It’s been two weeks and I haven’t written about the marathon!
Windermere Marathon was held on Sunday 20th May 2018, starting and finishing at Brathay Hall near Ambleside in the Lake District. The route takes in a complete anti-clockwise loop of the lake.
This would be a weekend of firsts. Our first time staying with Sarah’s family, I met some of Sarah’s extended family for the first time, our first visit to Lancaster, our first visit to the Lakes and the first time I’ve had an ice cream during a race! There are more but we’ll get to them.
Windermere Marathon wasn’t on my race radar until June 2017 when Sarah’s Uncle Andrew asked the family if anyone would consider running a marathon with him to celebrate his 60th birthday in 2018. Five of us said yes.
At that time I had completed the London Marathon two months before and had already signed up to Chester Marathon for October 2017; another marathon wouldn’t be a problem!
I wrote about Chester in an earlier post; I missed my sub 4 hour goal and eventually signed up for the Great Welsh Marathon.
That race would be five weeks before Windermere and I would get my sub 4 and come to the conclusion that marathon running isn’t for me.
I’d planned for the race to be a training run towards Race to the Stones (RTTS) which is a 100km Ultra Marathon that I’ll be attempting to complete over 2 days in July. When I saw the race elevation I knew it would be a long day! I’d figured around about 5 hours for me to get around the course in one piece.
After GWM I was feeling good but the drive to Norwich at the end of April did something to my right knee, it was aching and only got worse. A physio told me I have tight glutes which I can’t disagree with as my flexibility is very poor after years of not stretching properly.
So from being fit and raring to go, I was now unsure if I’d even get on the start line!
I rested and did the stretches from the physio. The knee felt a bit better by the time we got to Lancaster on Friday and I joined Sarah, Andrew and Cousin Dominic on a run the following morning. Whilst not 100% I felt that I would at the least be able to start the race.
We drove to Ambleside just after Harry and Megan had begun their vows and parked up at our hotel for the next four nights; Wateredge Inn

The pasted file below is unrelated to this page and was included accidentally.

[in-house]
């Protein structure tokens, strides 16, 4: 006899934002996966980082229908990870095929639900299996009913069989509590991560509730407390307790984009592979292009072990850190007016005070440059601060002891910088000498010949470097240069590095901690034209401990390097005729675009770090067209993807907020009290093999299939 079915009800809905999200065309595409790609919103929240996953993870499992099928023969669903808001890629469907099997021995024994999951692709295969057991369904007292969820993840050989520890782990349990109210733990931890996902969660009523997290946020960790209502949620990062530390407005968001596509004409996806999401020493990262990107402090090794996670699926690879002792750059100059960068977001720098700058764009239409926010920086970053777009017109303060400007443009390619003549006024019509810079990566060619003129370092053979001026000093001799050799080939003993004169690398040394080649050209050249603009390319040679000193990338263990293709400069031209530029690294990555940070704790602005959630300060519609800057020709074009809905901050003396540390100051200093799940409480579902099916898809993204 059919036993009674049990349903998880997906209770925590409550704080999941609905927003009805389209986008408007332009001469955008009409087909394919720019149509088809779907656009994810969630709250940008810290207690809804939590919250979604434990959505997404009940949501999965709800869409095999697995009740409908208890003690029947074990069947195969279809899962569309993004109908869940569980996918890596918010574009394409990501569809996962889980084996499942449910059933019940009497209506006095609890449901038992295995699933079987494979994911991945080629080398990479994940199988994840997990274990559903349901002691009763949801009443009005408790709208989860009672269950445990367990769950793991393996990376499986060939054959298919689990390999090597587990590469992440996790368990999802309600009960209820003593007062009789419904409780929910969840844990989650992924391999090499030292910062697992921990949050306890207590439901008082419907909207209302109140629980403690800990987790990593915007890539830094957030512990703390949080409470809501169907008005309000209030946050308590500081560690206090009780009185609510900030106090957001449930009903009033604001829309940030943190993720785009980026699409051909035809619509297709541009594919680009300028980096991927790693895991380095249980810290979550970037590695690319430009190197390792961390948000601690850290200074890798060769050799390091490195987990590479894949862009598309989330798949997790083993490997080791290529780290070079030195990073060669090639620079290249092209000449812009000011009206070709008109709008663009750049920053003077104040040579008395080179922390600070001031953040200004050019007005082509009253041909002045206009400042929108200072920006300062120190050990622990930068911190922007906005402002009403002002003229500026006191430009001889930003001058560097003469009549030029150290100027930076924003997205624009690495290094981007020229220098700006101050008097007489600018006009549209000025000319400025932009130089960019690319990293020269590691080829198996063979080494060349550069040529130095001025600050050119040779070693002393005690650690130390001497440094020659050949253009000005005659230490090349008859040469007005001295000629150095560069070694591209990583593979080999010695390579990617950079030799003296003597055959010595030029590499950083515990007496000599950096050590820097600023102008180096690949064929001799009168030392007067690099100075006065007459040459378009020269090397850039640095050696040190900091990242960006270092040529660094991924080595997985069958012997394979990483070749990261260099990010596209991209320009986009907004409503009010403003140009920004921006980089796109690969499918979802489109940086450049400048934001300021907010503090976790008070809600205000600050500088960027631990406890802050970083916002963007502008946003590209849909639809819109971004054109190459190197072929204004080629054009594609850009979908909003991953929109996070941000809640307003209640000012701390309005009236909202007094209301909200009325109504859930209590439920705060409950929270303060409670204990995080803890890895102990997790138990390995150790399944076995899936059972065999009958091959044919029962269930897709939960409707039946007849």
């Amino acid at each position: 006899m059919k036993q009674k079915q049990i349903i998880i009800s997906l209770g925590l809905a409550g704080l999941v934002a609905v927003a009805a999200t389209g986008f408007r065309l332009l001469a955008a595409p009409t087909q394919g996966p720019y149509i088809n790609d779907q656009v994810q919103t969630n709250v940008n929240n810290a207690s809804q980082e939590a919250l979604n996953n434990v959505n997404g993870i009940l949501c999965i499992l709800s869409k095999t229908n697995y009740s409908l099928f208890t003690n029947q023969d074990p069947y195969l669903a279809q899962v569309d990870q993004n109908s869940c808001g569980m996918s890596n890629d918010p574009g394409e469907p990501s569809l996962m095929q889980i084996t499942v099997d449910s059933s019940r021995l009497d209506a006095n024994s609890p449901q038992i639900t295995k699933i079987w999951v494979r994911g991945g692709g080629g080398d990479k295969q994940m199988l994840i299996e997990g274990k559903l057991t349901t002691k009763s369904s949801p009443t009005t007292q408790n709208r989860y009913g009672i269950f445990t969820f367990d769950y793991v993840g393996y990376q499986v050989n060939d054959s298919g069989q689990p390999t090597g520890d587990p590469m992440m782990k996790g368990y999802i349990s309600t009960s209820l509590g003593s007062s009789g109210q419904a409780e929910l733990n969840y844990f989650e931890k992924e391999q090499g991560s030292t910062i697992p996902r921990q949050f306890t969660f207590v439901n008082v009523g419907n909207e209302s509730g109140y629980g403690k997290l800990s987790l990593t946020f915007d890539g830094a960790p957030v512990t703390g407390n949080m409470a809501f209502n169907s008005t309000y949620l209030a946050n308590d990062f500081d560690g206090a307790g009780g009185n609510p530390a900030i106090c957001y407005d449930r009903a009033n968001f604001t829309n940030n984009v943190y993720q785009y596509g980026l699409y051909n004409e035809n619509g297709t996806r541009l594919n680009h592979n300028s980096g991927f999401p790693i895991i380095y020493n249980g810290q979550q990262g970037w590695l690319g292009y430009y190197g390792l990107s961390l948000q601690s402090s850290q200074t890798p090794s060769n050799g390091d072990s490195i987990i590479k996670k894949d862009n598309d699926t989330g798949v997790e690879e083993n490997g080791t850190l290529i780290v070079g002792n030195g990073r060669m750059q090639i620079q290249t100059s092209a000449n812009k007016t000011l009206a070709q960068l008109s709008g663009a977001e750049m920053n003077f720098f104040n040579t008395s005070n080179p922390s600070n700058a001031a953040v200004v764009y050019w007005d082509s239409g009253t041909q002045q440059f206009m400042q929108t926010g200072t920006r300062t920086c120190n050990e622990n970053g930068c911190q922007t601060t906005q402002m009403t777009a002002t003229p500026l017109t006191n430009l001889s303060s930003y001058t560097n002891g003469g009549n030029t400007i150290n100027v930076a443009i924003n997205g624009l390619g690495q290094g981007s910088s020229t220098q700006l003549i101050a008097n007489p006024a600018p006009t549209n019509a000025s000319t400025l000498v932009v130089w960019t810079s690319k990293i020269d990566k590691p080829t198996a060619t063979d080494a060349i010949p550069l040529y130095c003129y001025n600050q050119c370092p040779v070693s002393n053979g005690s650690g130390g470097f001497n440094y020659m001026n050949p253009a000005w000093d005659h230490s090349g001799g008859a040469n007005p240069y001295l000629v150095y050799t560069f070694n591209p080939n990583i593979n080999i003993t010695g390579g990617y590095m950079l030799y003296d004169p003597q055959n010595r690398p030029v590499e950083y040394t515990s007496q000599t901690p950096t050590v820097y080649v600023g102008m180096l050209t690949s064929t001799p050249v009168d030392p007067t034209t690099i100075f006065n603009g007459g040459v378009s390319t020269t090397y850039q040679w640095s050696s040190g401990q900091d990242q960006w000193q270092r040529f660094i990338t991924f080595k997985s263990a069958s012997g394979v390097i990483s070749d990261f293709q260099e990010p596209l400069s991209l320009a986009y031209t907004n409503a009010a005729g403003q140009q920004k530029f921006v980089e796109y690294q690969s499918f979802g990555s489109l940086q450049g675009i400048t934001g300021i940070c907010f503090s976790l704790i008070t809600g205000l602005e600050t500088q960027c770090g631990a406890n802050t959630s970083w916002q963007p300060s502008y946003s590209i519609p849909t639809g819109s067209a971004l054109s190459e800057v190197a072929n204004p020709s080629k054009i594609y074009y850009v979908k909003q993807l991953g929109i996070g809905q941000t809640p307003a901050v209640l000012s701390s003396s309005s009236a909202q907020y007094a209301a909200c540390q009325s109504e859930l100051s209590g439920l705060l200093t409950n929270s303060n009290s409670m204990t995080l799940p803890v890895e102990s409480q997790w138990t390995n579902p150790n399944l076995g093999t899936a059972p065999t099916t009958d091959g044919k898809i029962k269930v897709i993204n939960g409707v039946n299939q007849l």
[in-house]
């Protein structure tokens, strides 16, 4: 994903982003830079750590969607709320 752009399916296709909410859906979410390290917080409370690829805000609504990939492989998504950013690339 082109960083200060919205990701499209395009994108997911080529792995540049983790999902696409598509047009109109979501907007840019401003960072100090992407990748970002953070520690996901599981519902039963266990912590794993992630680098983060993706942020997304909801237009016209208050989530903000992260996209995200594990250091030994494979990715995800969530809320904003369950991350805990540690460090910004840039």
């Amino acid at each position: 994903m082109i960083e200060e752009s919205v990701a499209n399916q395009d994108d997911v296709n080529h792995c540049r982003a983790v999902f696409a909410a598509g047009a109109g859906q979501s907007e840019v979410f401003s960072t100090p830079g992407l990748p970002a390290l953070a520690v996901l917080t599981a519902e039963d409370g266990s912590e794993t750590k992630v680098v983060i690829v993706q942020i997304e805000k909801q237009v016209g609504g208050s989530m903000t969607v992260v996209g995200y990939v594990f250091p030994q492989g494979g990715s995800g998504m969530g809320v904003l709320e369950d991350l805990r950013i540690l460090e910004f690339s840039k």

We walked to Brathay Hall to collect our race numbers. The distance was a mile and also happened to be the very last mile that we would run the following day.
Me, Andrew and Domonic with our numbers (photo by Alison). Not pictured are David, Henry and Lizzie who would arrive later in the day.
Later that afternoon I was stood in Lake Windermere cooling down my sore knee.
(photo by Sarah)
I woke the next day feeling as though I’d get around but it might just take a bit longer than the planned 5 hours. Our group of six runners had discussed race strategies and agreed that we would cross the start line together and stay as a group for at least 2 miles.
Two of the group, Domonic and Lizzie were running their first marathons and although had trained well were in the deep end with a tough debut course.
We did cross the start together and we did stick together for 2 miles as this photo proves.
David, Lizzie, Henry, Andrew, Me & Domonic (photo by James Kirby).
Soon after I had moved ahead with David, albeit briefly before he put the afterburners on and disappeared into the distance.
I knew that there was a challenging hill at mile 7, so I stuck with my running and decided to see what the knee could do. I wasn’t anywhere near my usual marathon pace of 9:00 per mile but I was running.
Andrew, Domonic, Henry and Lizzie had kept together and caught me up just after the 6th mile. I’d slowed to take on water as I was getting hot (more on this to come!) and we set off as a five. Initially I struggled to keep with them but the hill appeared and we all slowly made our way up.
As this race was a training run for RTTS, I was wearing an Ultra vest with water and other essentials. It was the first time I’d worn it, missing out previous runs due to the knee issue. It was a warm day and I just got hotter and hotter wearing it.
I was taking water on from my bottles and also the water stations. I dropped off the back of our five to eat a Clif Bar at mile 9 and my Ultra vest was soaked, this made me think I needed more water. I was wrong. By mile 11 my stomach sloshing about and I had to stop and walk to ease it. I told the other four I would see them at the finish.
I was sending updates to Sarah and friends via text and Snapchat as I went. The above was taken as I was walking the water problem off at 11 miles. I’d sent Sarah the following by text “11 miles @ 1222pm. Bit tired, hills are not fun. David left us at 2 miles, other 4 are running together”.
A few minutes later I took a selfie:
This is 11 miles in and I look shattered! Looking back, it’s amazing that I finished.